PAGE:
Summer Reading Roundup with A Cappella Books

Whether you prefer to crack a book open while rocking on the porch, flip through paperbacks on a beach towel, swipe pages on a tablet or listen to audio downloads in the car, diving into a good book is a great escape in summertime (or any time). We asked the astute staff of Atlanta’s signature independent bookseller, A Capella Books, to give us their recommendations for new summer reads:

Where We Want to Live - St. Martin's Press - BSA 0516Where We Want to Live by Ryan Gravel 

“I highly recommend it for all Atlantans—especially those concerned with our city’s infrastructure or those who want to know about the hard work and philosophies that made the BeltLine possible! Picture strolling down the BeltLine with this book in hand, grabbing some grass at Piedmont Park and reading the words of the dude who helped make your beautiful walk happen.”
—Clara Nibbelink

The Tsar of Love and Techno - Random House Canada - BSA 0516The Tsar of Love and Techno by Anthony Marra “Every word out of his mouth is gold. There’s nothing else to say.” —Laura Keys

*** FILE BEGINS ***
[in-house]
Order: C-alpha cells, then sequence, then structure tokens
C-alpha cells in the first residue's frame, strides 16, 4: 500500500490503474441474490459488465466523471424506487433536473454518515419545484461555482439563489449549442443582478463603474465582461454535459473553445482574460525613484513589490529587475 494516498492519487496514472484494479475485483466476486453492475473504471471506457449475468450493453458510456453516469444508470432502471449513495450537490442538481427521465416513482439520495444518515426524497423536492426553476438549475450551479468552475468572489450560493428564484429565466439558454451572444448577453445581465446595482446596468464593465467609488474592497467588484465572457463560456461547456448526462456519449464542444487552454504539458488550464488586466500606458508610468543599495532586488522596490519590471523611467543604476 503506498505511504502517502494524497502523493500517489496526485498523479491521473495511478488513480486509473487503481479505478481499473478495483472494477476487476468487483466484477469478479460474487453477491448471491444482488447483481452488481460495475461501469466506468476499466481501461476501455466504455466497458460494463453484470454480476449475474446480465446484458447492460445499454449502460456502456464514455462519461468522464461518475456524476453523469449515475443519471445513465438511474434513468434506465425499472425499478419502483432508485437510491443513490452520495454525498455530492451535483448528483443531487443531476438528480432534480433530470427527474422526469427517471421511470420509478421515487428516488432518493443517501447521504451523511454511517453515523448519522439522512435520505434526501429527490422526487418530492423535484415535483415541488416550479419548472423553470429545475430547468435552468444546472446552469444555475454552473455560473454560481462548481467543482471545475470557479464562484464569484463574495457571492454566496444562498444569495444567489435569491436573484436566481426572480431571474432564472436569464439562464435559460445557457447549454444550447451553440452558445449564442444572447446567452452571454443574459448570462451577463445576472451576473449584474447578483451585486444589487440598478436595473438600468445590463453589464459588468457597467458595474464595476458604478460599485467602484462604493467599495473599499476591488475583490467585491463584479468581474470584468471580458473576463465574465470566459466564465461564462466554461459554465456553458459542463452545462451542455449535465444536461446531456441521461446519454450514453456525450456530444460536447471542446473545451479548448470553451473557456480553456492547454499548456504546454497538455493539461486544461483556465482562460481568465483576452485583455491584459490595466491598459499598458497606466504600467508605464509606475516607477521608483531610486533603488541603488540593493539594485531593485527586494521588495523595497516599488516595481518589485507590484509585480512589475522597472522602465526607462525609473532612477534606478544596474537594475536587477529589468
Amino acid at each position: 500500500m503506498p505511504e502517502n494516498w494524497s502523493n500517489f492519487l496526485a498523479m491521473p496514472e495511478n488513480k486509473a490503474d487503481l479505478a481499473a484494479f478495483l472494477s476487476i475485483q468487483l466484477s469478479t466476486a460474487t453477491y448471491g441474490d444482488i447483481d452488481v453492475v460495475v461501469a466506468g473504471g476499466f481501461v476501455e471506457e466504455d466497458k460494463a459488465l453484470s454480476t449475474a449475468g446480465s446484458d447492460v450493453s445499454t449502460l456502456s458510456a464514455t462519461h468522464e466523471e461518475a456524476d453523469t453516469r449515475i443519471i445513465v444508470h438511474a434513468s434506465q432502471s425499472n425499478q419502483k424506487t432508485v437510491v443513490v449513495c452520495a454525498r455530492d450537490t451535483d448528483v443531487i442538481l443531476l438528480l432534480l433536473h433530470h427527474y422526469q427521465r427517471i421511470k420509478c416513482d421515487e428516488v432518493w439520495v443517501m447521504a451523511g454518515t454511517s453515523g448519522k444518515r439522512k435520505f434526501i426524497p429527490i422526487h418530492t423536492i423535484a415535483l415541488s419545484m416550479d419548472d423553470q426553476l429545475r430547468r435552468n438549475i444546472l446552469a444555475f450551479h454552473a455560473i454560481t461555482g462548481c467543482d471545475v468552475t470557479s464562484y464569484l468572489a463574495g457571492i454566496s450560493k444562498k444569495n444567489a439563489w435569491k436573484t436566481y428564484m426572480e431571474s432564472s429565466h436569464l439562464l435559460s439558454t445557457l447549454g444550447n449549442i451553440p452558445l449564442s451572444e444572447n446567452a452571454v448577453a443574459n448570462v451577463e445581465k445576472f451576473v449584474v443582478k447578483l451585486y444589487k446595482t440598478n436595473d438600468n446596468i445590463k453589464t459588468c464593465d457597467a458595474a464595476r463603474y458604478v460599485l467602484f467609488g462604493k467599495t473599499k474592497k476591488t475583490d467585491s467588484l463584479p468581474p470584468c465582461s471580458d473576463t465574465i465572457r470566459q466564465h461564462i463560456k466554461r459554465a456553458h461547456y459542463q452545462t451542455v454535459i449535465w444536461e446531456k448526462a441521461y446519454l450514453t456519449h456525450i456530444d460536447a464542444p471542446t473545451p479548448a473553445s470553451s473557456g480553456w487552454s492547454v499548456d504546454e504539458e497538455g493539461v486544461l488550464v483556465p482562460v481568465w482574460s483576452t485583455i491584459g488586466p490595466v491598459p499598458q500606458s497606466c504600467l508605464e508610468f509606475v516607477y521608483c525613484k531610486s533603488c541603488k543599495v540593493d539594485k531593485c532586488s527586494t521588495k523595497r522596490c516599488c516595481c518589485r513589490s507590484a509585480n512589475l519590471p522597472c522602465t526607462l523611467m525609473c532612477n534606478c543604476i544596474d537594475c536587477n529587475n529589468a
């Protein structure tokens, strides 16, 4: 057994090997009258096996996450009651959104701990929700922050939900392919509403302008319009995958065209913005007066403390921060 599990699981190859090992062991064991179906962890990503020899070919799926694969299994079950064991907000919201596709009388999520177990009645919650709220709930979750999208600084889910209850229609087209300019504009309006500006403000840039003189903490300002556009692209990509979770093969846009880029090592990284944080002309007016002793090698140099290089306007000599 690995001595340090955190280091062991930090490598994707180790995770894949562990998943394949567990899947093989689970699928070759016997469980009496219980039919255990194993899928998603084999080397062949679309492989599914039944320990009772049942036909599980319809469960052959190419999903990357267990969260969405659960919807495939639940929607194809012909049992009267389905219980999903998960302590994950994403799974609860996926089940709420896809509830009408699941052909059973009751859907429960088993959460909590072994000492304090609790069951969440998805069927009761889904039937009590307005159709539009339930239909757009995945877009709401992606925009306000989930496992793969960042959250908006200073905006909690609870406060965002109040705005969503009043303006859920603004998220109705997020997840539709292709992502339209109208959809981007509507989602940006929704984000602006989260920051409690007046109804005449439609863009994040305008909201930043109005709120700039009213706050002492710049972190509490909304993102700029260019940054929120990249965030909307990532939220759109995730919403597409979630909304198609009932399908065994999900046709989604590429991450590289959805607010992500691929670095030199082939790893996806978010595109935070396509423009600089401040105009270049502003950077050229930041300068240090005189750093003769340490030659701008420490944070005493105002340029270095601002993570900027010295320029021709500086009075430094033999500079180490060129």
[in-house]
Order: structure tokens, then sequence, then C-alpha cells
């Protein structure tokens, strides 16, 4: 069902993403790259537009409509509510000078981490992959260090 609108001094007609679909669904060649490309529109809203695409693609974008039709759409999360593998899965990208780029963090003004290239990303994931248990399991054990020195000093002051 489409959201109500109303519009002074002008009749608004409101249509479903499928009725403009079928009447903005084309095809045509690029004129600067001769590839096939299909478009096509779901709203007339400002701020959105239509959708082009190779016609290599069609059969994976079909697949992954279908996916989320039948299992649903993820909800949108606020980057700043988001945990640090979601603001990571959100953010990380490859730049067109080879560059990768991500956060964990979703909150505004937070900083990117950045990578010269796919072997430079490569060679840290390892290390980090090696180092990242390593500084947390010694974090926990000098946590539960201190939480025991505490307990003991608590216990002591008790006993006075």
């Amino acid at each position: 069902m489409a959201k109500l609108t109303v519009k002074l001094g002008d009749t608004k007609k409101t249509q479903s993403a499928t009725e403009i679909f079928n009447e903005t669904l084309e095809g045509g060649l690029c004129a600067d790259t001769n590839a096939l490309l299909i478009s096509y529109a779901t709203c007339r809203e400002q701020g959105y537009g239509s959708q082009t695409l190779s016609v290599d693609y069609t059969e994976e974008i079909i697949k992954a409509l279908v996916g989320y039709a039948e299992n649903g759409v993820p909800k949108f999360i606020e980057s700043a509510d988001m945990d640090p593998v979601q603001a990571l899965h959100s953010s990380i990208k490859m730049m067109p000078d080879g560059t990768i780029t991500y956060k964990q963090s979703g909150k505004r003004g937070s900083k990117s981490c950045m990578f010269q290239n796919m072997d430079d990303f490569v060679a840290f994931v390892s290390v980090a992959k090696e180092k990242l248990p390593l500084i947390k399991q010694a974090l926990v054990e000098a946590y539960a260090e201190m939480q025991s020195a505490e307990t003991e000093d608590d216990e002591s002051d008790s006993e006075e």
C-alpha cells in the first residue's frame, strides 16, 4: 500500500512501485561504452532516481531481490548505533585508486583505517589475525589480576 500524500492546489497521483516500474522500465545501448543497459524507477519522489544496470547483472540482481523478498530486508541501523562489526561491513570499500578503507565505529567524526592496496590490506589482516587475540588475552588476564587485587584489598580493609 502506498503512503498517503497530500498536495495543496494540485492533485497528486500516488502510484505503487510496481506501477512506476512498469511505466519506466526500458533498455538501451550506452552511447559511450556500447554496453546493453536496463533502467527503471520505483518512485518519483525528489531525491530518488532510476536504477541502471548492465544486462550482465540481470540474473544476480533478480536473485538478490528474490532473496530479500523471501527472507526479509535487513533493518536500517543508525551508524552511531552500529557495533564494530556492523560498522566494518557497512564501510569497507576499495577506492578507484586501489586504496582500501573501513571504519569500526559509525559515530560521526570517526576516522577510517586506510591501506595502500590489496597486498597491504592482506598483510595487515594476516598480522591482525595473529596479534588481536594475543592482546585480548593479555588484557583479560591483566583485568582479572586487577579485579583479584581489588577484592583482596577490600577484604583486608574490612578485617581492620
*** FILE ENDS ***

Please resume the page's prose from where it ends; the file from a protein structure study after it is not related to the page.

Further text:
The Summer Before the War by Helen Simonson 

The Summer Before the War - Random House - BSA 0516

“If you liked Major Pettigrew’s Last Stand, you’ll love The Summer Before the War, where Simonson looks at life in a small, southern English town through the prism of the impending cataclysm of WWI. She does a great job of revealing the glory, as well as the vainglory, of a thoroughly engaging cast of characters.” —Laura Keys





A Thousand Naked Strangers - Simon & Schuster - BSA 0516A Thousand Naked Strangers by Kevin Hazzard 

“What could be more perfect than relaxing on the beach—while taking an adrenaline-fueled ride through the streets of Atlanta with paramedic Kevin Hazzard?  Fun, scary, eye-opening and somewhat disillusioning—it’s a ride worth taking.” —Laura Keys





When Breath Becomes Air - Random House - BSA 0516 (2)When Breath Becomes Air by Paul Kalanithi 

“Written in the last year of his life, after a diagnosis of stage IV lung cancer, Kalanithi’s meditation on life, death, medicine, God and relationships is beautifully done. It is both heartbreaking and thought-provoking and, paradoxically, both so very personal and absolutely universal. I can’t recommend it strongly enough.” —Laura Keys




Doubleday - BSA 0516Uncle Janice by Matt Burgess 

“Switching from the more usual setting of crime novels, Burgess takes us into the world of undercover narcotics cops, where the street buys are made by ‘uncles’ under the watchful eyes of their back-ups, the ‘ghosts.’ Janice Itwaru is entering her eighteenth month in an NYPD narcotics squad; if she makes it through this trial, she automatically makes detective. But she has to get through the pinball machine of her life and job before she triggers ‘tilt.’” —Laura Keys

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